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Ohio woman charged with manslaughter after second child dies

An Ohio mother has been indicted on charges of involuntary manslaughter and endangering children, after her newborn died as a result of co-sleeping.

It was her second child to die due to the controversial practice, People reported.

Brook Hunter, 23, of Cincinnati, Ohio, was reportedly co-sleeping — the practice of sleeping in close physical contact with a baby or child — with her 6-week-old on the night of June 22, the Hamilton County Prosecutor’s Office in Ohio confirmed to The Post.

Hunter’s first child died last year as a result of co-sleeping, and she was told of the dangers in the wake of her first child’s death, Amy Clausing, assistant prosecuting attorney, told The Post.

Since Hunter was previously warned, her second child’s death, a result of co-sleeping, is considered a homicide by prosecutors.

While co-sleeping in the U.S. has become popular with parents, the practice goes against medical advice. The American Academy of Pediatrics advises against bed-sharing, urging: It “should be avoided at all times” with a “[full]-term normal-weight infant younger than 4 months.”

The practice can put babies at risk for sleep-related deaths such as sudden infant death syndrome, accidental suffocation and accidental strangulation, according to the organization.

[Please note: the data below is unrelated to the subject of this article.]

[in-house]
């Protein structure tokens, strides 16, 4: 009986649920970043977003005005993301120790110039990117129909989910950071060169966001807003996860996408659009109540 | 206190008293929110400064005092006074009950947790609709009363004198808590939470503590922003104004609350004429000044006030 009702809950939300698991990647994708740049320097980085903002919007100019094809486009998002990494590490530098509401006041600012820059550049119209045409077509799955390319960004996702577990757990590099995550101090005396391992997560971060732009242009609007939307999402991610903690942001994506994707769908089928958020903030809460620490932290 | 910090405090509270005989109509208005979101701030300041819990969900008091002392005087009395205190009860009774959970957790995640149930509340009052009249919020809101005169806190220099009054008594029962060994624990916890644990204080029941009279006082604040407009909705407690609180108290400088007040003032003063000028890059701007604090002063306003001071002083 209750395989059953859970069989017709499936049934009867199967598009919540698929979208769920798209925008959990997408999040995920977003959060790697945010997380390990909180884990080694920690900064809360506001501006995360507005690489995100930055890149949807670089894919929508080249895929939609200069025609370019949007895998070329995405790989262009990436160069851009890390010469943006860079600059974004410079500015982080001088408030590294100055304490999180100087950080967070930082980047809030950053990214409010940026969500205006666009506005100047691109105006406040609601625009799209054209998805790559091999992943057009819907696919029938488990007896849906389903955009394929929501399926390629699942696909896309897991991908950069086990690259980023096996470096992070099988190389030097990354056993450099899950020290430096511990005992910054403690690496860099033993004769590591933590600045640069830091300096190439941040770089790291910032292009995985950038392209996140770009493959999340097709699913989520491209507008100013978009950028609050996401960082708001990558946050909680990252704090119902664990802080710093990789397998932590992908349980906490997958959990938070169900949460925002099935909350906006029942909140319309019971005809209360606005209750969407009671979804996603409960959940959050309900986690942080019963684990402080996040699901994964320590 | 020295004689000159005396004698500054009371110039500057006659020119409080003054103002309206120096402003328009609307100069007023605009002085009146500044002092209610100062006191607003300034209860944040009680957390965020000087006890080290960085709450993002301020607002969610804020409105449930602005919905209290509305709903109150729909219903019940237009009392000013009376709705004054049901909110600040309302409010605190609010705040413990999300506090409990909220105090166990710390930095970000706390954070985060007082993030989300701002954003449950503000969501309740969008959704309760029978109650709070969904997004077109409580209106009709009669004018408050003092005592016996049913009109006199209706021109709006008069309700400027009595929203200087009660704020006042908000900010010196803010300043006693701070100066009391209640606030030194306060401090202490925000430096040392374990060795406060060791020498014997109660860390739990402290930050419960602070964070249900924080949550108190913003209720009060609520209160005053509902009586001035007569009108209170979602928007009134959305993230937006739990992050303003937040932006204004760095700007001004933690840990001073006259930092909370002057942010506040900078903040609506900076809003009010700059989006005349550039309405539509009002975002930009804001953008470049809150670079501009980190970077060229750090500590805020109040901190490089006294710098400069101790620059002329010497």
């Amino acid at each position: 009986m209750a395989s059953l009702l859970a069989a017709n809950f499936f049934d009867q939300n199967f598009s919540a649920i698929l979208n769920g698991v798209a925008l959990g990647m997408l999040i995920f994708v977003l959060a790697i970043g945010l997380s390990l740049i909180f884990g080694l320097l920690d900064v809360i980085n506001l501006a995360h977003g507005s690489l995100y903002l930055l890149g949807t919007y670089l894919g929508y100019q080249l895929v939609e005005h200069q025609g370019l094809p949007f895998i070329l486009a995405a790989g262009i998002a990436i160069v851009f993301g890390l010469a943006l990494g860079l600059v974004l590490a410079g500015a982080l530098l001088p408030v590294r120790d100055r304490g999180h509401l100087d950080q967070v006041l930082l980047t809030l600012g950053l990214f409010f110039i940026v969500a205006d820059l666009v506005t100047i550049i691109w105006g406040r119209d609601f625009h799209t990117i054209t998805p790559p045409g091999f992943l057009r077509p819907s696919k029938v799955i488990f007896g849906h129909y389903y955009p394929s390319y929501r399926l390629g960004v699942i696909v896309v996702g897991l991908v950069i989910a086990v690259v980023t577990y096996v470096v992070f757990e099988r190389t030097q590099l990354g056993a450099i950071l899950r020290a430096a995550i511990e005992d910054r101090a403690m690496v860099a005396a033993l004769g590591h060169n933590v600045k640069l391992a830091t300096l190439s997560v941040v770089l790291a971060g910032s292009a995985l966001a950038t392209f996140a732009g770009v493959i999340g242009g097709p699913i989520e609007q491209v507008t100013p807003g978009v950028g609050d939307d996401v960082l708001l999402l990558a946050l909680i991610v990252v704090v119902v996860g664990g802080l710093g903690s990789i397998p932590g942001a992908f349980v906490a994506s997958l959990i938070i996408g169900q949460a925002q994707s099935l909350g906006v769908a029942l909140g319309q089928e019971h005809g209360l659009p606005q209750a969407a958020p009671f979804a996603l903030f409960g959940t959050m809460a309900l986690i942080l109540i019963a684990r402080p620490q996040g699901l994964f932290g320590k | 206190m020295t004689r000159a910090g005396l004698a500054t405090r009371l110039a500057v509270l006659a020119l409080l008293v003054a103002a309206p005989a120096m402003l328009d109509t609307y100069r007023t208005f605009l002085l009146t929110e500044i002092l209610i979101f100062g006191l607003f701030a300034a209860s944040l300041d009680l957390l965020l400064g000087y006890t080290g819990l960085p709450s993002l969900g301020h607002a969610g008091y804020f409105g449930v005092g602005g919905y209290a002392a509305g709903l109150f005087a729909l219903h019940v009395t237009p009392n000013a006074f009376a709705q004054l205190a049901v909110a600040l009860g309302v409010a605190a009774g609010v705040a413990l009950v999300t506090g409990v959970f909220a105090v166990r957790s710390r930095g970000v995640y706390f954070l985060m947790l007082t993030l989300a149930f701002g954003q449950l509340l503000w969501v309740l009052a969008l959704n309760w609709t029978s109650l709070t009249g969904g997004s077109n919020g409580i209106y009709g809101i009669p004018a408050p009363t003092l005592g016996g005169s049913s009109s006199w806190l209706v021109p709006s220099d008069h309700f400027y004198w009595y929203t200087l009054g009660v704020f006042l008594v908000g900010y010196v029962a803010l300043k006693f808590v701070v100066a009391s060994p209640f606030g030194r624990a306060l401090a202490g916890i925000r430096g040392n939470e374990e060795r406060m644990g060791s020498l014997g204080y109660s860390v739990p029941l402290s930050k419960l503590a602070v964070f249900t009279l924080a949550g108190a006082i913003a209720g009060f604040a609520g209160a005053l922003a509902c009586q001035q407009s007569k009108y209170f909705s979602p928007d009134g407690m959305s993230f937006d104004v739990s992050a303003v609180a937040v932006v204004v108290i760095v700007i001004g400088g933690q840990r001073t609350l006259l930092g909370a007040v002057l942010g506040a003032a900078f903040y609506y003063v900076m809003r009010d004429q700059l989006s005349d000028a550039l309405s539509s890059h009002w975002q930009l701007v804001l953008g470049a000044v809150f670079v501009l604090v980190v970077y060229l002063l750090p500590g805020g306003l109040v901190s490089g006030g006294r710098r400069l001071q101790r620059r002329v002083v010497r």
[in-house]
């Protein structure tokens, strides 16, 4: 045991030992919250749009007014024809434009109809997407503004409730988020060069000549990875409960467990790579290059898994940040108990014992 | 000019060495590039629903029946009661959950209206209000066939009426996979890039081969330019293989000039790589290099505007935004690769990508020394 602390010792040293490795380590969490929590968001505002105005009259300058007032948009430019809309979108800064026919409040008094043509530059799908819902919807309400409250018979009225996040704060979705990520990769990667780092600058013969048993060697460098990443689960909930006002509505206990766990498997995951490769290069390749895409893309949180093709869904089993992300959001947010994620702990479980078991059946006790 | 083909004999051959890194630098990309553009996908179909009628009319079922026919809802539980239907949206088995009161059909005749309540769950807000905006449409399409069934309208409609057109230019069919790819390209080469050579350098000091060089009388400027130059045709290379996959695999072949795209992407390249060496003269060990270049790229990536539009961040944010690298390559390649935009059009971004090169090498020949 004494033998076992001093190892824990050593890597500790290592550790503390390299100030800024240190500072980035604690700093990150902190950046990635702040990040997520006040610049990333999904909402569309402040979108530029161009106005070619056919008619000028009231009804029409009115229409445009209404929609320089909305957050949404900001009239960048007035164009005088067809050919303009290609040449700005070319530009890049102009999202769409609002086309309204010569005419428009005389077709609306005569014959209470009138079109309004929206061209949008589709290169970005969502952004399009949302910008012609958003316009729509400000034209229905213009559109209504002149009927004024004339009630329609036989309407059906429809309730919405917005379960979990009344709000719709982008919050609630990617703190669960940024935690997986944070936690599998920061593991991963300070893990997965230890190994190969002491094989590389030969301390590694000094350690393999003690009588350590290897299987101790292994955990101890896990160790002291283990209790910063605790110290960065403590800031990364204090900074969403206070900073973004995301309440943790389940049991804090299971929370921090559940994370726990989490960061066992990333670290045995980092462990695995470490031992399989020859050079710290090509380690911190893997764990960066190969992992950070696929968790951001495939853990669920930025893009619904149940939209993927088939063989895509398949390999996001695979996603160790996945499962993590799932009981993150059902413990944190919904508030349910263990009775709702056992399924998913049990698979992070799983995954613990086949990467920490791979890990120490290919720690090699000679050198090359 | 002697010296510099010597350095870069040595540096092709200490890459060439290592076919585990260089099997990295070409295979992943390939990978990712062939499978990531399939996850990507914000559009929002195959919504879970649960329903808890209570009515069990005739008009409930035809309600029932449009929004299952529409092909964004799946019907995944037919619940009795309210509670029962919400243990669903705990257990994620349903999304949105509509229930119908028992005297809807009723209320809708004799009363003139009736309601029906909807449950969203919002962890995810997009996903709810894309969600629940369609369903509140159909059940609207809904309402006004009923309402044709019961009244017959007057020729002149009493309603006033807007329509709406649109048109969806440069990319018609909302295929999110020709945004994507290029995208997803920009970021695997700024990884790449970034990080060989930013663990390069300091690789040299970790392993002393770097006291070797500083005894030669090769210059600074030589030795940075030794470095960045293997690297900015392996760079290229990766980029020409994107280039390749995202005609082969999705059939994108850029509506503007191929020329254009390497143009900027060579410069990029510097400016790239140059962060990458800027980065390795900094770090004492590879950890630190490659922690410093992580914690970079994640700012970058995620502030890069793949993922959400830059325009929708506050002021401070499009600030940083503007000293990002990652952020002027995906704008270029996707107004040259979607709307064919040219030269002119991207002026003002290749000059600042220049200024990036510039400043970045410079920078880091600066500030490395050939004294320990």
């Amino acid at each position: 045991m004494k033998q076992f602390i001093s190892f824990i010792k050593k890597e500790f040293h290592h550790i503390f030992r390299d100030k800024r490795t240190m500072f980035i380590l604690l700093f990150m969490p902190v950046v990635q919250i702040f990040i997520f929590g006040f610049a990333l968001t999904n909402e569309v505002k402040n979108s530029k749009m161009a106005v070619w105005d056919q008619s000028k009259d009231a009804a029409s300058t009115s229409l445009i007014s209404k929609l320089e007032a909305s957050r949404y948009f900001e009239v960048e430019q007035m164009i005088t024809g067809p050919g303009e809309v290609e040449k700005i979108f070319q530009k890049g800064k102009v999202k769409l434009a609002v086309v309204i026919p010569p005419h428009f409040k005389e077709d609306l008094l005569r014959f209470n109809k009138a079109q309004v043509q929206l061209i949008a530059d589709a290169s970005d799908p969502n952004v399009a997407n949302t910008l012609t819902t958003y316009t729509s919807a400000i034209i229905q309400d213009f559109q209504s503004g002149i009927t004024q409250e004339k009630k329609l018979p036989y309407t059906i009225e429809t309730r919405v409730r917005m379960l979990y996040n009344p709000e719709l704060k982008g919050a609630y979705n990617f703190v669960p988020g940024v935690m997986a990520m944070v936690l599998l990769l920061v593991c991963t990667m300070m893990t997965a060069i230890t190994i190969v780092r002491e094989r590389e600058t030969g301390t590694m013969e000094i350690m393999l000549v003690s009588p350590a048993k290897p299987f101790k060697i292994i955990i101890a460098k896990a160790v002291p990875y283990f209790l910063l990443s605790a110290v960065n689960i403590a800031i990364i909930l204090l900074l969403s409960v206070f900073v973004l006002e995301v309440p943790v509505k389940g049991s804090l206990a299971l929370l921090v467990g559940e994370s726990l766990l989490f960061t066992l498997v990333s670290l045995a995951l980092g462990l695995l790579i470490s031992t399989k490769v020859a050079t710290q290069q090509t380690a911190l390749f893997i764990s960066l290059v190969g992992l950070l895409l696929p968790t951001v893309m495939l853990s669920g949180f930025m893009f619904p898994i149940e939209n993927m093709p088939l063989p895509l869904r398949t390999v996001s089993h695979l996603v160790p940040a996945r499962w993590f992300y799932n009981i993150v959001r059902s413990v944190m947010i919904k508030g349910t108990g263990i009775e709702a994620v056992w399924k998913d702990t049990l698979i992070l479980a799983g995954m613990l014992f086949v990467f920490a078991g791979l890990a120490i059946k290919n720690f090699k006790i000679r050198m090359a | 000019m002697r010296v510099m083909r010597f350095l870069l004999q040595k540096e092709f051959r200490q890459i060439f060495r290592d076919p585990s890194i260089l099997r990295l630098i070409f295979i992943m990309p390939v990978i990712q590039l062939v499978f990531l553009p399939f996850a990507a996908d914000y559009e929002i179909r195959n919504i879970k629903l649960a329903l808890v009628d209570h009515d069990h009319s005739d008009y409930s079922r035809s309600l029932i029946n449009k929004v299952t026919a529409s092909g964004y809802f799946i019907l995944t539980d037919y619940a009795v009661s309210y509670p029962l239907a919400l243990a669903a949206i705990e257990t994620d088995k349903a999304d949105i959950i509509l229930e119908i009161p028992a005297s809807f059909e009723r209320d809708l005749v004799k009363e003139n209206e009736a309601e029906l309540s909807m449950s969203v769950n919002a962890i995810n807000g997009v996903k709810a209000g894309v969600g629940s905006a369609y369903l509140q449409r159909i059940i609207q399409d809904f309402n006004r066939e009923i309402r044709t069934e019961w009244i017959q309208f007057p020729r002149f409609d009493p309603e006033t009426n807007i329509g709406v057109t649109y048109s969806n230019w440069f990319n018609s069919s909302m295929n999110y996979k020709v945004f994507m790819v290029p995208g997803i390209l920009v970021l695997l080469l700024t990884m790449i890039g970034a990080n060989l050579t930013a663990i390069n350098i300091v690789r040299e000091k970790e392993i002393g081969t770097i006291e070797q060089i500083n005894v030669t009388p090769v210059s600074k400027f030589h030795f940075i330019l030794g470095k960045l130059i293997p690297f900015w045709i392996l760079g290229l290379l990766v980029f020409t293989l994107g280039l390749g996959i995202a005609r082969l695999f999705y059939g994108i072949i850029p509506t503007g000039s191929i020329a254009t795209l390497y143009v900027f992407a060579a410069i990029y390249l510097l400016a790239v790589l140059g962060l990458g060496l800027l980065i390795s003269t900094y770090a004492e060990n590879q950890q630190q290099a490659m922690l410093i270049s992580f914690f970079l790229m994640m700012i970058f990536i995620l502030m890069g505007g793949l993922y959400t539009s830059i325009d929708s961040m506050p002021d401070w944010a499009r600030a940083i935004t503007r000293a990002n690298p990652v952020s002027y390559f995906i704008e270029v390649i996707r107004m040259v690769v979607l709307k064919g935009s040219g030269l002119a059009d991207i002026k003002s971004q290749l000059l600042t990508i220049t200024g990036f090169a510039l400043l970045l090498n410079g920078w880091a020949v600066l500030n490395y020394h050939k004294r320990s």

Each year, around 3,400 babies suffer sudden unexpected infant deaths (SUID) in the US, according to the Centers for Disease Control and Prevention. Accidental suffocation and strangulation in bed is one of the three most commonly reported types of SUID.

A staggering 905 deaths were due to accidental suffocation and strangulation in bed in 2020, according to the CDC.

In June, the American Academy of Pediatrics updated its guidelines for safe sleeping with infants and toddlers after multiple suffocation fatalities were linked to recalled Fisher-Price 4-in-1 Rock ‘n Glide Soothers.

“The AAP understands and respects that many parents choose to routinely bed share for a variety of reasons, including facilitation of breastfeeding, cultural preferences, and a belief that it is better and safer for their infant,” the AAP stated. “However, on the basis of the evidence, the AAP is unable to recommend bed sharing under any circumstances.”

President Joe Biden in May signed the Safe Sleep Act for Babies banning the manufacture, sale and distribution of inclined baby sleep devices and crib bumpers, which have been linked to infant deaths.

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